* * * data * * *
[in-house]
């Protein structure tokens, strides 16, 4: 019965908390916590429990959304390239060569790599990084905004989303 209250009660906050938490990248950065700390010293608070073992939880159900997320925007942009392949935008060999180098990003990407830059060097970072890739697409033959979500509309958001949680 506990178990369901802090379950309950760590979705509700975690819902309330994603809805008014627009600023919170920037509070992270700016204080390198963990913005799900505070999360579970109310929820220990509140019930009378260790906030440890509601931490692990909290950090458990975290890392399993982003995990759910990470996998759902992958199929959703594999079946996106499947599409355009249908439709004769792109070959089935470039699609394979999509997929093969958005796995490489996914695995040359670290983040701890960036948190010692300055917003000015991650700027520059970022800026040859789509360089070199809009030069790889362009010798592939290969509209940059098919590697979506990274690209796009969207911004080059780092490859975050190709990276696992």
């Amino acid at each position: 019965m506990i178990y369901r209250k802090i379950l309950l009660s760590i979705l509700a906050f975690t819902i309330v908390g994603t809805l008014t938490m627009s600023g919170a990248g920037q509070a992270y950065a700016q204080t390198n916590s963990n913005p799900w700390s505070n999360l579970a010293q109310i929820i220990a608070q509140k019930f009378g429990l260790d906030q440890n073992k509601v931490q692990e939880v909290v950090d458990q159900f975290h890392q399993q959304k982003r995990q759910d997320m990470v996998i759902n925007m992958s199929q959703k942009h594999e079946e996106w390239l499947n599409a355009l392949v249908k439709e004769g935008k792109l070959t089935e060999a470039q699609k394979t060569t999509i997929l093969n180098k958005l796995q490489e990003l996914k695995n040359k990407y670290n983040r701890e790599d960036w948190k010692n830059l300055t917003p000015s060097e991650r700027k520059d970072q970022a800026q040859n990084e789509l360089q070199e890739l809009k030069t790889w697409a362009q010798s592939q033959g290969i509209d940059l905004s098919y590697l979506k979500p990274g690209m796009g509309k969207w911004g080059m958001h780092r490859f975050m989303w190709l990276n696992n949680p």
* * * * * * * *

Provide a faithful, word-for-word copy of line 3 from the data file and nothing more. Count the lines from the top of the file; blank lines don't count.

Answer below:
């Amino acid at each position: 019965m506990i178990y369901r209250k802090i379950l309950l009660s760590i979705l509700a906050f975690t819902i309330v908390g994603t809805l008014t938490m627009s600023g919170a990248g920037q509070a992270y950065a700016q204080t390198n916590s963990n913005p799900w700390s505070n999360l579970a010293q109310i929820i220990a608070q509140k019930f009378g429990l260790d906030q440890n073992k509601v931490q692990e939880v909290v950090d458990q159900f975290h890392q399993q959304k982003r995990q759910d997320m990470v996998i759902n925007m992958s199929q959703k942009h594999e079946e996106w390239l499947n599409a355009l392949v249908k439709e004769g935008k792109l070959t089935e060999a470039q699609k394979t060569t999509i997929l093969n180098k958005l796995q490489e990003l996914k695995n040359k990407y670290n983040r701890e790599d960036w948190k010692n830059l300055t917003p000015s060097e991650r700027k520059d970072q970022a800026q040859n990084e789509l360089q070199e890739l809009k030069t790889w697409a362009q010798s592939q033959g290969i509209d940059l905004s098919y590697l979506k979500p990274g690209m796009g509309k969207w911004g080059m958001h780092r490859f975050m989303w190709l990276n696992n949680p």